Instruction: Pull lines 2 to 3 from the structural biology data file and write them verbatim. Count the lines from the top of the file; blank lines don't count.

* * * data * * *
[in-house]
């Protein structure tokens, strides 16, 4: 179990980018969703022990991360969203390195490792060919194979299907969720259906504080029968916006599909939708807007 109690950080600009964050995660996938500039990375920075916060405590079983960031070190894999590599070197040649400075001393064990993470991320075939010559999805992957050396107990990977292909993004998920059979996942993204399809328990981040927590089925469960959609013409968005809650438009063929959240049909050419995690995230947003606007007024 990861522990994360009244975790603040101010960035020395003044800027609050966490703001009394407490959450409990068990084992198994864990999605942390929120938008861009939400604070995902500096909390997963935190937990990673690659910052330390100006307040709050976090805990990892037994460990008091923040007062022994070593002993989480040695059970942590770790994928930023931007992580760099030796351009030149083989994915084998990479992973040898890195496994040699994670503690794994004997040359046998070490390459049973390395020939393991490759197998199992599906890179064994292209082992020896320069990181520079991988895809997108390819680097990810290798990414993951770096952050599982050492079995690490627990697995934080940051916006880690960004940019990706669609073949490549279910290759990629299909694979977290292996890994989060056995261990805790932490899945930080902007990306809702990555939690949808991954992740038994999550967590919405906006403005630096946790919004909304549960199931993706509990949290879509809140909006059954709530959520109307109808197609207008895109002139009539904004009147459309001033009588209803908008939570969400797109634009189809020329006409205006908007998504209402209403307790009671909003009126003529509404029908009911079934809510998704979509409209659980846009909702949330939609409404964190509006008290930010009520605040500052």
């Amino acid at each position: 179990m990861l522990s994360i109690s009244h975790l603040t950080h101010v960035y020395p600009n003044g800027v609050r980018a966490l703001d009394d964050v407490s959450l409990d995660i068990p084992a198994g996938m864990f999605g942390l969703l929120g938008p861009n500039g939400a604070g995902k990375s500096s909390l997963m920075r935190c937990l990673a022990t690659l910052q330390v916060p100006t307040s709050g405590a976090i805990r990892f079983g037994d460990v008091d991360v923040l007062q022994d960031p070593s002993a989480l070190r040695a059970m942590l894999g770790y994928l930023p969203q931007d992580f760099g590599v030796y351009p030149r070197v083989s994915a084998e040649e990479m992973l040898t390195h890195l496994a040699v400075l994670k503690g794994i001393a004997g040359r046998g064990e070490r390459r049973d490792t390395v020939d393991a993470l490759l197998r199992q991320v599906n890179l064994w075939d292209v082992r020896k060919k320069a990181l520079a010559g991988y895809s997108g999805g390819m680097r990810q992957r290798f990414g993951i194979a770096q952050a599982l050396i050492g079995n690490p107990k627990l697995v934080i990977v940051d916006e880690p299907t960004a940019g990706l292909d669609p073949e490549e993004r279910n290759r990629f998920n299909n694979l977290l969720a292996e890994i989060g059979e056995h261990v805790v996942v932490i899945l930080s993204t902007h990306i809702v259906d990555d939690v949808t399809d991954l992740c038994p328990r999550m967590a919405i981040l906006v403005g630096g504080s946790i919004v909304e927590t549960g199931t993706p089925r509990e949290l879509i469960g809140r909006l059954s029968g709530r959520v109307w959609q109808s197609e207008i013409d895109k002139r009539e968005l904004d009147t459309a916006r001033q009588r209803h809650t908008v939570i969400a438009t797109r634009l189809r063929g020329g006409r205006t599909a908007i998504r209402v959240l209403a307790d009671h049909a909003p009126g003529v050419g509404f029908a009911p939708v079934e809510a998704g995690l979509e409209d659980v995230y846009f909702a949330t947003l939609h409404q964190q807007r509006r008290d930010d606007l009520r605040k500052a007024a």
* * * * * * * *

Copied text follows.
């Protein structure tokens, strides 16, 4: 179990980018969703022990991360969203390195490792060919194979299907969720259906504080029968916006599909939708807007 109690950080600009964050995660996938500039990375920075916060405590079983960031070190894999590599070197040649400075001393064990993470991320075939010559999805992957050396107990990977292909993004998920059979996942993204399809328990981040927590089925469960959609013409968005809650438009063929959240049909050419995690995230947003606007007024 990861522990994360009244975790603040101010960035020395003044800027609050966490703001009394407490959450409990068990084992198994864990999605942390929120938008861009939400604070995902500096909390997963935190937990990673690659910052330390100006307040709050976090805990990892037994460990008091923040007062022994070593002993989480040695059970942590770790994928930023931007992580760099030796351009030149083989994915084998990479992973040898890195496994040699994670503690794994004997040359046998070490390459049973390395020939393991490759197998199992599906890179064994292209082992020896320069990181520079991988895809997108390819680097990810290798990414993951770096952050599982050492079995690490627990697995934080940051916006880690960004940019990706669609073949490549279910290759990629299909694979977290292996890994989060056995261990805790932490899945930080902007990306809702990555939690949808991954992740038994999550967590919405906006403005630096946790919004909304549960199931993706509990949290879509809140909006059954709530959520109307109808197609207008895109002139009539904004009147459309001033009588209803908008939570969400797109634009189809020329006409205006908007998504209402209403307790009671909003009126003529509404029908009911079934809510998704979509409209659980846009909702949330939609409404964190509006008290930010009520605040500052």
């Amino acid at each position: 179990m990861l522990s994360i109690s009244h975790l603040t950080h101010v960035y020395p600009n003044g800027v609050r980018a966490l703001d009394d964050v407490s959450l409990d995660i068990p084992a198994g996938m864990f999605g942390l969703l929120g938008p861009n500039g939400a604070g995902k990375s500096s909390l997963m920075r935190c937990l990673a022990t690659l910052q330390v916060p100006t307040s709050g405590a976090i805990r990892f079983g037994d460990v008091d991360v923040l007062q022994d960031p070593s002993a989480l070190r040695a059970m942590l894999g770790y994928l930023p969203q931007d992580f760099g590599v030796y351009p030149r070197v083989s994915a084998e040649e990479m992973l040898t390195h890195l496994a040699v400075l994670k503690g794994i001393a004997g040359r046998g064990e070490r390459r049973d490792t390395v020939d393991a993470l490759l197998r199992q991320v599906n890179l064994w075939d292209v082992r020896k060919k320069a990181l520079a010559g991988y895809s997108g999805g390819m680097r990810q992957r290798f990414g993951i194979a770096q952050a599982l050396i050492g079995n690490p107990k627990l697995v934080i990977v940051d916006e880690p299907t960004a940019g990706l292909d669609p073949e490549e993004r279910n290759r990629f998920n299909n694979l977290l969720a292996e890994i989060g059979e056995h261990v805790v996942v932490i899945l930080s993204t902007h990306i809702v259906d990555d939690v949808t399809d991954l992740c038994p328990r999550m967590a919405i981040l906006v403005g630096g504080s946790i919004v909304e927590t549960g199931t993706p089925r509990e949290l879509i469960g809140r909006l059954s029968g709530r959520v109307w959609q109808s197609e207008i013409d895109k002139r009539e968005l904004d009147t459309a916006r001033q009588r209803h809650t908008v939570i969400a438009t797109r634009l189809r063929g020329g006409r205006t599909a908007i998504r209402v959240l209403a307790d009671h049909a909003p009126g003529v050419g509404f029908a009911p939708v079934e809510a998704g995690l979509e409209d659980v995230y846009f909702a949330t947003l939609h409404q964190q807007r509006r008290d930010d606007l009520r605040k500052a007024a």